While appreciating the benefits of international and regional trade, my government will not allow Zambia to be used as a dumping ground of goods that our own companies and enterprises can produce locally.
To this effect, we shall carefully study the existing trade protocols with a view to making them mutually beneficial to Zambia and our trading partners. We will also continue to engage in trade negotiations with different trading partners at bilateral, regional and multilateral levels for additional market access for Zambian goods and services.
Energy is a prerequisite for the proper functioning of all sectors of the economy. Its availability and quality determines the success or failure of national development programmes.
The energy sector in this country has not been developed to its full potential, thereby limiting its accessibility by the population and hampering socio-economic development.
With regard to electricity, the country has experienced a rise in demand mainly from the mining industry while less than 2% of our people in rural areas have access to electricity.
Consequently, this has impacted negatively on the pace of industrial development and the standard of living of our people. This is a challenge which my government is more than determined to address.
To this end, the pf government will accelerate and scale up public-private partnership investment in hydro-power generation by significantly expanding the installed capacity so as to meet domestic and regional demand.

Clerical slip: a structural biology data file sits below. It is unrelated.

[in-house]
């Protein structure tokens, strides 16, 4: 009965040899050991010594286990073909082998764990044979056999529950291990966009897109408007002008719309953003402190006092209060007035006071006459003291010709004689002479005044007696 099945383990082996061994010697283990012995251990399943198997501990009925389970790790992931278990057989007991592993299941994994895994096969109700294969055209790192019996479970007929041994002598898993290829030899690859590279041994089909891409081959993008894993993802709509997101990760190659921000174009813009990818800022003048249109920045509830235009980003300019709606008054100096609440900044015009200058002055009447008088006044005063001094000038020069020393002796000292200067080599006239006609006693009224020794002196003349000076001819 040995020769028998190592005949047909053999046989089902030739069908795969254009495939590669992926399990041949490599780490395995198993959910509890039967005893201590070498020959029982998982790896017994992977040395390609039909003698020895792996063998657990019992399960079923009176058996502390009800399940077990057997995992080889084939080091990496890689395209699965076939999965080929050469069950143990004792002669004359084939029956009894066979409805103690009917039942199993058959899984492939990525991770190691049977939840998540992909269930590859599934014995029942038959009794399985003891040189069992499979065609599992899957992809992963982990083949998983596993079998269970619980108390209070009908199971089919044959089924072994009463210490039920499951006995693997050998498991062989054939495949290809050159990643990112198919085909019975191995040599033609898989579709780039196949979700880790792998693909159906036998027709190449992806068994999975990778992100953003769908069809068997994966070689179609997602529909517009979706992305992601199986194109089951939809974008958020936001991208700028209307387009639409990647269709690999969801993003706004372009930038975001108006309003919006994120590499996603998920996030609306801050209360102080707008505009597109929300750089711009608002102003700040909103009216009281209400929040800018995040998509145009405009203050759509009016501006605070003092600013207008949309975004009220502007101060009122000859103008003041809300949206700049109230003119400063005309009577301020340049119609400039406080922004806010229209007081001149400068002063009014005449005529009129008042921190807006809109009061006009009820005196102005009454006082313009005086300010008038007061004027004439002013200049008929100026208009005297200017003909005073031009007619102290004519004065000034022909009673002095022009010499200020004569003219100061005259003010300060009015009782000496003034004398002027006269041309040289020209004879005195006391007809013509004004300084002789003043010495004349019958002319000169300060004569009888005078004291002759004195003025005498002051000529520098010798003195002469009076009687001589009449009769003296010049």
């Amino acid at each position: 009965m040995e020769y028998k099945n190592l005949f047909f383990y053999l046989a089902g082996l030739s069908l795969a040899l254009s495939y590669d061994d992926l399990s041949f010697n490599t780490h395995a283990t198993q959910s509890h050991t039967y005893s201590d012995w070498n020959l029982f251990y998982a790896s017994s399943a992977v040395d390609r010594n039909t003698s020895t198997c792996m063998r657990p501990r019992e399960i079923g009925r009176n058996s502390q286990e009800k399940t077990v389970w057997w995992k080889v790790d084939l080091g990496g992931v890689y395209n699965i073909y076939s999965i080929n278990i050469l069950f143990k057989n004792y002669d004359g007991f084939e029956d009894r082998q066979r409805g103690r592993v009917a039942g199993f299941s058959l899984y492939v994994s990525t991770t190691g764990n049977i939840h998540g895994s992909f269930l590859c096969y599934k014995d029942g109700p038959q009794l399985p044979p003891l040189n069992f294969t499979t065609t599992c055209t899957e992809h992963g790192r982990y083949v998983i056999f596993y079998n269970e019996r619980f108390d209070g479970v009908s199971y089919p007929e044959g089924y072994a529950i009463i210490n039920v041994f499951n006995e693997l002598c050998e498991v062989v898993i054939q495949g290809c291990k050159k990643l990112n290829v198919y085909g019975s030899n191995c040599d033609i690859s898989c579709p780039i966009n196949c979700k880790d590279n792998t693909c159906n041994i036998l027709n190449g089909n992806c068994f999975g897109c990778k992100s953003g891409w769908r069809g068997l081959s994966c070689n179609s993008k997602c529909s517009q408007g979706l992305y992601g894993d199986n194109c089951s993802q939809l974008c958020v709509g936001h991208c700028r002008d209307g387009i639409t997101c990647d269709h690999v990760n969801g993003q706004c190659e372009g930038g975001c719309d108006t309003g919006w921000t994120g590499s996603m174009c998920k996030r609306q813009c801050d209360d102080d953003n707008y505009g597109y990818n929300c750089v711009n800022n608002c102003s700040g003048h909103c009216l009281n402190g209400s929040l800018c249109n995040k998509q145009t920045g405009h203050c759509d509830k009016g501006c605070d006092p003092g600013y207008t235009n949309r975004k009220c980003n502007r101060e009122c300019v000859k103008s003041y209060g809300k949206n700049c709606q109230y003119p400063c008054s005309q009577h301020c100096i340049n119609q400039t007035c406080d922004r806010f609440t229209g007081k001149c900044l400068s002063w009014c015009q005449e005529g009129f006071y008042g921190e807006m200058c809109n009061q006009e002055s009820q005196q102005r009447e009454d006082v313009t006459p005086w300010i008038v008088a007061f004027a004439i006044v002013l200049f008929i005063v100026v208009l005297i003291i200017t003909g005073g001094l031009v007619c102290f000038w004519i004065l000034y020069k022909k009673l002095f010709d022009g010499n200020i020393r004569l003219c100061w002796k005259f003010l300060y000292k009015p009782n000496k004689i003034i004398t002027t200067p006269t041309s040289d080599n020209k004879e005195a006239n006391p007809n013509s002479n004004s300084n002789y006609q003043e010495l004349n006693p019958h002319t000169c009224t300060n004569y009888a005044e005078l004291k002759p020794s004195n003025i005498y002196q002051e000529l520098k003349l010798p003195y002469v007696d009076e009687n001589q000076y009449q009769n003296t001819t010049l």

Mr. Speaker, Honourable Members,
It is disheartening to note that while the petroleum sub-sector is burdened by high taxes, the situation is worsened by the engagement of middlemen who are involved in importing the commodity resulting in high fuel pump prices. This situation has contributed to the high commodity prices and the cost of doing business which have both affected the cost of life of our people.
To address these challenges my government will put measures to reduce taxes and levies on fuel and eliminate artificial costs associated with corruption in procurement of fuel, especially amounts paid to middlemen.
It is expected that the reduction in the pump price of petrol and diesel will translate into a reduction of mealie meal prices and other related commodities including transport.
Governance and he Administration of the State
Under the previous government the public service has been under performing largely as a result of a de-motivated workforce arising from heavily politicized appointments and poor conditions of service. In order to strengthen the public service the pf government shall ensure that appointments and promotions to all public service positions are made on merit.
The PF government attaches great importance to good governance and we are committed to delivering a new people driven constitution within ninety days. To this effect, we are in the process of consulting stakeholders with a view of establishing a committee of experts to review the recommendations of all previous constitutional review commissions in order to come up with a draft people’s constitution.
The draft constitution will be subjected to a referendum and subsequently presented to parliament for enactment.
The PF government will also promote good governance through strengthening the governance institutions and ensuring strict accountability. You will recall that in my inaugural speech, i alluded to the fact that our country has huge problems which have been compounded by acts of bad governance and fiscal irresponsibility in recent years.